Most people have experienced bloating and backaches--either separately, or simultaneously--at some point in their lives. They are fairly common symptoms that usually result from a variety of benign causes. However, bloating and back pain experienced simultaneously can also be indicative of more serious conditions that should be reported to a doctor, especially when accompanied by other symptoms.
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According to a study published in the 2006 edition of the "Scandinavian Journal of Gastroenterology," 80 percent of patients with gallstones are asymptomatic. However, those in the study who fall in the remaining 20 percent experienced symptoms that mainly include dyspepsia (bloating) and pain in the abdomen and/or back (Reference 2). The bloating and pain usually occur because the gallstone is moving from the gallbladder into one of the ducts that lead out of it (Reference 4). Of the 220 patients who displayed symptoms in the Scandinavian study, nearly all of them experienced dyspepsia and pain in the abdomen and over half experienced pain in the back as well. Other symptoms of gallstones include sweating, vomiting or fever.
Irritable Bowel Syndrome
Irritable bowel syndrome, or IBS, is a common disorder of the colon or lower bowel. While not life-threatening, the condition can have many uncomfortable symptoms including abdominal cramps and gas as well as constipation, diarrhea, or alternation between the two. Bloating is also a common symptom of IBS, and it can be accompanied by lower back pain in more severe cases (Reference 7). If, however, you have severe, lasting back pain and are experiencing other symptoms like weight loss, anemia or blood in the stool, see your doctor immediately as these may be signs of more serious gastrointestinal issues.
Women who experience frequent bloating coupled with back pain should be aware of other symptoms, as they may be indicators of ovarian cancer. Occasional bloating is normal for some women, but if the bloating is new or unusual, or is accompanied by other symptoms, take notice. According to a September 2008 article in the “European Journal of Cancer Care” (Reference 1) and a 2012 article in the “ISRN Obstetrics & Gynecology” journal (Reference 5), unusual bloating and back pain are among the most common symptoms reported by women who are diagnosed with ovarian cancer. If you experience abdominal pain and fatigue along with bloating and back pain, you should see your doctor right away.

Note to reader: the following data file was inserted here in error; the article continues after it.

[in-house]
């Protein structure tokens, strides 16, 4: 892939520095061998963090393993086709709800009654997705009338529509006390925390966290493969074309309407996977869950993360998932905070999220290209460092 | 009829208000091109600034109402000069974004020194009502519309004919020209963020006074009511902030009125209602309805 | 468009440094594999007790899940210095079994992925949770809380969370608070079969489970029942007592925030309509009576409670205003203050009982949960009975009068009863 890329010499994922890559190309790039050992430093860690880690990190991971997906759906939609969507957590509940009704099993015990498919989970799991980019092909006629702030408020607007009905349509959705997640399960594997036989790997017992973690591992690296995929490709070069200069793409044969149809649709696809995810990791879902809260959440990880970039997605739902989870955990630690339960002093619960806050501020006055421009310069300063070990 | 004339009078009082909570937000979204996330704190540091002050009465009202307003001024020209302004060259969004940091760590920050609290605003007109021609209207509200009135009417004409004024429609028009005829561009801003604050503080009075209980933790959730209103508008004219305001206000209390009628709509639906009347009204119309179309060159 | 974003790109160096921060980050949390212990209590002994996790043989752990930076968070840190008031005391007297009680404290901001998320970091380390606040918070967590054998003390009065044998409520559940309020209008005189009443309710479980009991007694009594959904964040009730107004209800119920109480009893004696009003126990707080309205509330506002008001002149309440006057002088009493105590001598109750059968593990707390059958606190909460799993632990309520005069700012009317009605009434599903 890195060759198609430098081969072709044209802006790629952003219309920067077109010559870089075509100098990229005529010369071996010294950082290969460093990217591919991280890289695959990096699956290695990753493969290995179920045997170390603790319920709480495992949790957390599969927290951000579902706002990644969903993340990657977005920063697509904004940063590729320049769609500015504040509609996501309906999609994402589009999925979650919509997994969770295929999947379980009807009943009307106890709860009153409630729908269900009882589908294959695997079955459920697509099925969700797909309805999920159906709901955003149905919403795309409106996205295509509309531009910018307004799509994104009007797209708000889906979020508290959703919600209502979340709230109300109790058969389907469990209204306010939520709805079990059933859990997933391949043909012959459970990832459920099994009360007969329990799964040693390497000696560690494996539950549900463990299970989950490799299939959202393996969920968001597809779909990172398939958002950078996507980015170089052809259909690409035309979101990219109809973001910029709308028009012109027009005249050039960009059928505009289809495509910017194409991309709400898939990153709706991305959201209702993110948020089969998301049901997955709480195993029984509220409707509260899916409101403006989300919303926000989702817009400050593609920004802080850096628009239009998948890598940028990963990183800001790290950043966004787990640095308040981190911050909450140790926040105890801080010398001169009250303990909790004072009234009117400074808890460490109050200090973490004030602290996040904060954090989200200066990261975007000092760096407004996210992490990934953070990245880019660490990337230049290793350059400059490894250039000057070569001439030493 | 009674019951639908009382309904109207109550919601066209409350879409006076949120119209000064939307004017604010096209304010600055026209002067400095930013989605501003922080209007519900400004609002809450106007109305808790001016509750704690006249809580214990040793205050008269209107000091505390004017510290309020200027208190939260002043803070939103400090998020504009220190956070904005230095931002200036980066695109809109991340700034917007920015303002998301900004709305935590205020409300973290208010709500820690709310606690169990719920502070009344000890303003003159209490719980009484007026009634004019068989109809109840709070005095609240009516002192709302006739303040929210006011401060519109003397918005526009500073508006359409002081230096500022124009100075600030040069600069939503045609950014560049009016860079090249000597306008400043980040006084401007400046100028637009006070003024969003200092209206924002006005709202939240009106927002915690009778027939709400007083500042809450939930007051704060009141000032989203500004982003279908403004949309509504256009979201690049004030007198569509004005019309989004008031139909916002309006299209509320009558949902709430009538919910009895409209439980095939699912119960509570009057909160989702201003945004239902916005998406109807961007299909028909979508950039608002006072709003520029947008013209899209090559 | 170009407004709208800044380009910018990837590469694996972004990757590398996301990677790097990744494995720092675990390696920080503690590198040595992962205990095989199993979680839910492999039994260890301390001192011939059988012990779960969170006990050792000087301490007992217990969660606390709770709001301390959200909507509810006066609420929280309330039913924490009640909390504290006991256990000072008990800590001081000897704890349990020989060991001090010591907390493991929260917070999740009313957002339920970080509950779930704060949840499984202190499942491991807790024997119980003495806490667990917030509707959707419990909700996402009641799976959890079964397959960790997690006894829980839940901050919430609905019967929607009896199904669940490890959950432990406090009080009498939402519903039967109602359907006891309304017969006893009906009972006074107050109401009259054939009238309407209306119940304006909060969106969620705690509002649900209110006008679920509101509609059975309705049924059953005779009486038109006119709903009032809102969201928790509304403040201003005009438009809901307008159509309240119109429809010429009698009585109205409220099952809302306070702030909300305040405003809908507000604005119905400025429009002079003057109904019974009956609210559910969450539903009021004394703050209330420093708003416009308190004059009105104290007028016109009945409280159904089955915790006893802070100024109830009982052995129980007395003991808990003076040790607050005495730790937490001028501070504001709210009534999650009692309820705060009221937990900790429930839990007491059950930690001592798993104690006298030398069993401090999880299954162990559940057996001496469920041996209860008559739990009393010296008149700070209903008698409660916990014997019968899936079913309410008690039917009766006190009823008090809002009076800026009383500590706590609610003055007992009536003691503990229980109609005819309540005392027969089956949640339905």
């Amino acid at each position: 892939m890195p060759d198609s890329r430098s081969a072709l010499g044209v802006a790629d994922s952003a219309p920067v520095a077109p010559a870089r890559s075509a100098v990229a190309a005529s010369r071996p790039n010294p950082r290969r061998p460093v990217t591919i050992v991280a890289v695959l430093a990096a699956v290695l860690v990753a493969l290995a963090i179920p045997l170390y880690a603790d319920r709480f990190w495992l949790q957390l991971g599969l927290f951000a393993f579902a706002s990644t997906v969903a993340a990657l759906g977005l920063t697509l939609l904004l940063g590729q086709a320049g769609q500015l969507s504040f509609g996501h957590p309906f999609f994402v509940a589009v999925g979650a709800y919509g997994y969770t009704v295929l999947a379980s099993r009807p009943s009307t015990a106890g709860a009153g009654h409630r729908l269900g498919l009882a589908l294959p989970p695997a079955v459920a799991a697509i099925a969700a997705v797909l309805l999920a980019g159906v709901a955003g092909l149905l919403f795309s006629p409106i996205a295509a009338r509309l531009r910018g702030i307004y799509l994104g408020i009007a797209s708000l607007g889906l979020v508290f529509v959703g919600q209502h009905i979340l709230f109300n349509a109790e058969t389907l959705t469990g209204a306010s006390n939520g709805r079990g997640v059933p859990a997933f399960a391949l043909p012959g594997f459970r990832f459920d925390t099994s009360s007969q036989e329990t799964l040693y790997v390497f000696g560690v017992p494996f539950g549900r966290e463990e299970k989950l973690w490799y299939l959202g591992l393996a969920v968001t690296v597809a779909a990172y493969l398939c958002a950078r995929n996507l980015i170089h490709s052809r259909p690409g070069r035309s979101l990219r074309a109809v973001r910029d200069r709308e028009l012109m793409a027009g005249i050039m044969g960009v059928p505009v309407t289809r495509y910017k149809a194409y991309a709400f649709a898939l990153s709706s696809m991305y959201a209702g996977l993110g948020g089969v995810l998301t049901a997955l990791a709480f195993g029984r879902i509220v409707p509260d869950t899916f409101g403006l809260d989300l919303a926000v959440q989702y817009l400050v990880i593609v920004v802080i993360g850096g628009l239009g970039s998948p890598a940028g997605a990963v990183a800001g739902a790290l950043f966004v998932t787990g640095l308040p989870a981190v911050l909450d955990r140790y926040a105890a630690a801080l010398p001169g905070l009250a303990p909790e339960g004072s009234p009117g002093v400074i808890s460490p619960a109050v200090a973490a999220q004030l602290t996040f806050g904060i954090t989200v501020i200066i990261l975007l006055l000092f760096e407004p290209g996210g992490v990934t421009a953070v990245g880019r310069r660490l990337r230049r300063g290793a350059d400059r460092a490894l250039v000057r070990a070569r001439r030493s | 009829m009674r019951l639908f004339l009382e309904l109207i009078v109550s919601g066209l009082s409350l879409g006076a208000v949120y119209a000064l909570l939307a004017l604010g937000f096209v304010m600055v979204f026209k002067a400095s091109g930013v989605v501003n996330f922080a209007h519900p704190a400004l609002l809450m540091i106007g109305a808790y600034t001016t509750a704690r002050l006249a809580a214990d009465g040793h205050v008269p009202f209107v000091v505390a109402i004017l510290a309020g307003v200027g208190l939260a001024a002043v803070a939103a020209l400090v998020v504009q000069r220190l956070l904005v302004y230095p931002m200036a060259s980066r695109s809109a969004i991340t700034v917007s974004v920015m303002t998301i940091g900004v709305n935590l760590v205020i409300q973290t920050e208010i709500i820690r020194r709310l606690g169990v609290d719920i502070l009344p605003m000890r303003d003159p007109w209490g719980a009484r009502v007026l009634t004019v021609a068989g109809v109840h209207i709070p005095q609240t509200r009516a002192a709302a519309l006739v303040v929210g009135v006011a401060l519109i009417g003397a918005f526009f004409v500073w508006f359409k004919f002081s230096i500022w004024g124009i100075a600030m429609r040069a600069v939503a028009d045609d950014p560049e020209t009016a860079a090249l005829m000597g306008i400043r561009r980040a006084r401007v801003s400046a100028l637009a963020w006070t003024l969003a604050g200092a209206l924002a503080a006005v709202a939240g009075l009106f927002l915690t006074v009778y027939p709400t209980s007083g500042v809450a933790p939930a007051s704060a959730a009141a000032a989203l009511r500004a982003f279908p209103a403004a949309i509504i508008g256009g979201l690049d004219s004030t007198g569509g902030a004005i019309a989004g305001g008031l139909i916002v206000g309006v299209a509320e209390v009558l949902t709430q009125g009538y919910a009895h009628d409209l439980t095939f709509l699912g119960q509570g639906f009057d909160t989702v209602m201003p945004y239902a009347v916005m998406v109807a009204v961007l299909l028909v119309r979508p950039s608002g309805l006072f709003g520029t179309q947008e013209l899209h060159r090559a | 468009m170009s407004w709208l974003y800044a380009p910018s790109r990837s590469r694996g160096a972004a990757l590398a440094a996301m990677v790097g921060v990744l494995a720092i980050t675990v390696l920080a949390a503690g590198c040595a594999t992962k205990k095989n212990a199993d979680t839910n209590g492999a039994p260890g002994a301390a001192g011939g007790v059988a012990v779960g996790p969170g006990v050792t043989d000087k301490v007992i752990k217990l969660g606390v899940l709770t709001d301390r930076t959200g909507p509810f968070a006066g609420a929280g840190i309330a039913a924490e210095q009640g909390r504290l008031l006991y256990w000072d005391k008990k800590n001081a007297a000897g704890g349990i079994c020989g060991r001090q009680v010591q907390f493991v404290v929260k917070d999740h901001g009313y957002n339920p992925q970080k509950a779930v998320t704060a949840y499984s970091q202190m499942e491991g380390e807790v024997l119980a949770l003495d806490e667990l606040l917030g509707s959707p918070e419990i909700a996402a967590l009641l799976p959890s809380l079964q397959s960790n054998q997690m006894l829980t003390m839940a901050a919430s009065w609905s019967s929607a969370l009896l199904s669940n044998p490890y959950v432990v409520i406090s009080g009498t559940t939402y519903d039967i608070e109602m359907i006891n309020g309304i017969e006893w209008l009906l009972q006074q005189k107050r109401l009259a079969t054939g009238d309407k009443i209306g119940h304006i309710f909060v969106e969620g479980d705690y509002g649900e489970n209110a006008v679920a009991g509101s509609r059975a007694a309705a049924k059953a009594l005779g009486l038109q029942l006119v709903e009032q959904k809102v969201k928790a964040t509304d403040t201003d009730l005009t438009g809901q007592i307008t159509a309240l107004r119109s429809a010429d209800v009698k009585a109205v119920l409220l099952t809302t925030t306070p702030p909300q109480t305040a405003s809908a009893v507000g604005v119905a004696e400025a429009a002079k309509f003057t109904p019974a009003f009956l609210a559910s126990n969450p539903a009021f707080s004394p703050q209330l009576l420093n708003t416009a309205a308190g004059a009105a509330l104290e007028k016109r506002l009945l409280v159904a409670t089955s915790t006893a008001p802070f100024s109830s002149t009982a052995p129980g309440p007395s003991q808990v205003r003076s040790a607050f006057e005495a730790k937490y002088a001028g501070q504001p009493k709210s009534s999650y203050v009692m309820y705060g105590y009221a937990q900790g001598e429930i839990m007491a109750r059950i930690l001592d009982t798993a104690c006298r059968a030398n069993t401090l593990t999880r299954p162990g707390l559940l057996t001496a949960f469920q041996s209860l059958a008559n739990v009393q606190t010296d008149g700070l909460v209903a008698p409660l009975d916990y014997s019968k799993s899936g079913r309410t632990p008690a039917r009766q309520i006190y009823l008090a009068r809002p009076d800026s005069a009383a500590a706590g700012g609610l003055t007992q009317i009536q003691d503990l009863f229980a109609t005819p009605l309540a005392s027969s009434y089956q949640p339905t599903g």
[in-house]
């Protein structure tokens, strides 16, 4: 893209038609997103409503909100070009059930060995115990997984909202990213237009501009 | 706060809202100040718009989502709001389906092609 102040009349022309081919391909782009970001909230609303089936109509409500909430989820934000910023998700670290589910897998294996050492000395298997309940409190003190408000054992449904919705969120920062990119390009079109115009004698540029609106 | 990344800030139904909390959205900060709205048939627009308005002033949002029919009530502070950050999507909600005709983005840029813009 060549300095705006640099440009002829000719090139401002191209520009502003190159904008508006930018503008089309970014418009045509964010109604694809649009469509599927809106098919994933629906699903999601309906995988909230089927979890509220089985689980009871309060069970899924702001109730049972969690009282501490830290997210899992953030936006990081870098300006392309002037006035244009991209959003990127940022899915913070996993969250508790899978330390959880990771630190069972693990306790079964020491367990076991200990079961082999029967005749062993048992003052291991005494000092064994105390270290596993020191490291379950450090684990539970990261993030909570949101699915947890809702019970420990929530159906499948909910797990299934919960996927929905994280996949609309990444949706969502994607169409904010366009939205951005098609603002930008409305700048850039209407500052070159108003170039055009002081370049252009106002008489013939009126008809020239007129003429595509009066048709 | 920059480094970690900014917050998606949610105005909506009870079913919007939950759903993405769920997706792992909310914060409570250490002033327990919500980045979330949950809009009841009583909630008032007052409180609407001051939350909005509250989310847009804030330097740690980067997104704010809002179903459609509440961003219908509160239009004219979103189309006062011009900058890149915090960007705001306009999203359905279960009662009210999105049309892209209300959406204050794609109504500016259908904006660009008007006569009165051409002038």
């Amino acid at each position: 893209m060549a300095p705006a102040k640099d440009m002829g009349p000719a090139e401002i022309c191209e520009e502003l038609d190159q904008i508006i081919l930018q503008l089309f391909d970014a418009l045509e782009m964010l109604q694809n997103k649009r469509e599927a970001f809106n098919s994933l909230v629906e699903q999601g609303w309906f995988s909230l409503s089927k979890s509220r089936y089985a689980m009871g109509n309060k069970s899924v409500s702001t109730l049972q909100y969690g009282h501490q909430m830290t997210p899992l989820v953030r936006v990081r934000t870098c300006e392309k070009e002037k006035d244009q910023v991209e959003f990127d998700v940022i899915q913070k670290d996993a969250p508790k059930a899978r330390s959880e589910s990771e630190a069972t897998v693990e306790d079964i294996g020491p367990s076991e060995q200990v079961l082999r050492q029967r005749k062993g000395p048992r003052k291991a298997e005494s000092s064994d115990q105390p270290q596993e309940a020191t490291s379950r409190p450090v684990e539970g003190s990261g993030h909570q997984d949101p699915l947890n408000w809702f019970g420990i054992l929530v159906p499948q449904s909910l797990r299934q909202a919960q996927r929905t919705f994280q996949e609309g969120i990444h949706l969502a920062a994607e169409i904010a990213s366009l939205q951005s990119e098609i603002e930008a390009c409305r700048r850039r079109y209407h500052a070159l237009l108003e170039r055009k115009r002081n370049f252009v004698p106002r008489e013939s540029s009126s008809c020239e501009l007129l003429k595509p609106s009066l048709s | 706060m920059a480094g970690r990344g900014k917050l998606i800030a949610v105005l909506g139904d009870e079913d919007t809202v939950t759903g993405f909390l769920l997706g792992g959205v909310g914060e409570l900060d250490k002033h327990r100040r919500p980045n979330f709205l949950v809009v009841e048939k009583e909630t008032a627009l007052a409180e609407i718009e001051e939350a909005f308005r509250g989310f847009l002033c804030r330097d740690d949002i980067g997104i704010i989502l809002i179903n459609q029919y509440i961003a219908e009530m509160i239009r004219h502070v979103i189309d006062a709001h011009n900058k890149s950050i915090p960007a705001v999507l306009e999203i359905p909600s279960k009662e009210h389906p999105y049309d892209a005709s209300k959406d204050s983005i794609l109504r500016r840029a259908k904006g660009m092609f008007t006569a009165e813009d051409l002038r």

Peptic Ulcers and Pancreatitis
When bloating occurs along with back pain and other symptoms including weight loss it may signal more serious problems like peptic ulcers (Reference 8), pancreatitis (Reference 9)--or both (Reference 3). A peptic ulcer is a tear or sore in the tissue, usually in the stomach lining or the upper part of the small intestine. More than 6 million Americans suffer from peptic ulcers (Reference 8).
Pancreatitis is a rare disease in which the pancreas becomes inflamed. In serious cases of the disease, cysts can form on the organ, infection can develop and there can be major tissue damage or bleeding into the gland (Reference 9). In addition to sharing the symptoms of back pain and bloating, a February 2011 Article in the "World Journal of Gastroenterology" found that nearly 53 percent of patients suffering from acute pancreatitis also had peptic ulcer disease. (Reference 3).
- European Journal of Cancer Care: Symptoms of ovarian cancer in young patients 2 years before diagnosis, a case–control study
- Scandinavian Journal of Gastroenterology: Pain attacks in non-complicated and complicated gallstone disease have a characteristic pattern and are accompanied by dyspepsia in most patients: The results of a prospective study.
- World Journal of Gastroenterology: Association between acute pancreatitis and peptic ulcer disease
- Cleveland Clinic: Gallstones
- Obstetrics & Gynecology: Symptoms and Risk Factors of Ovarian Cancer: A Survey in Primary Care
- Cleveland Clinic: Irritable Bowel Syndrome
- International Foundation for Functional Gastrointestinal Disorders: Symptoms of IBS
- University of Maryland Medical Center: Peptic Ulcers
- Cleveland Clinic: Pancreatitis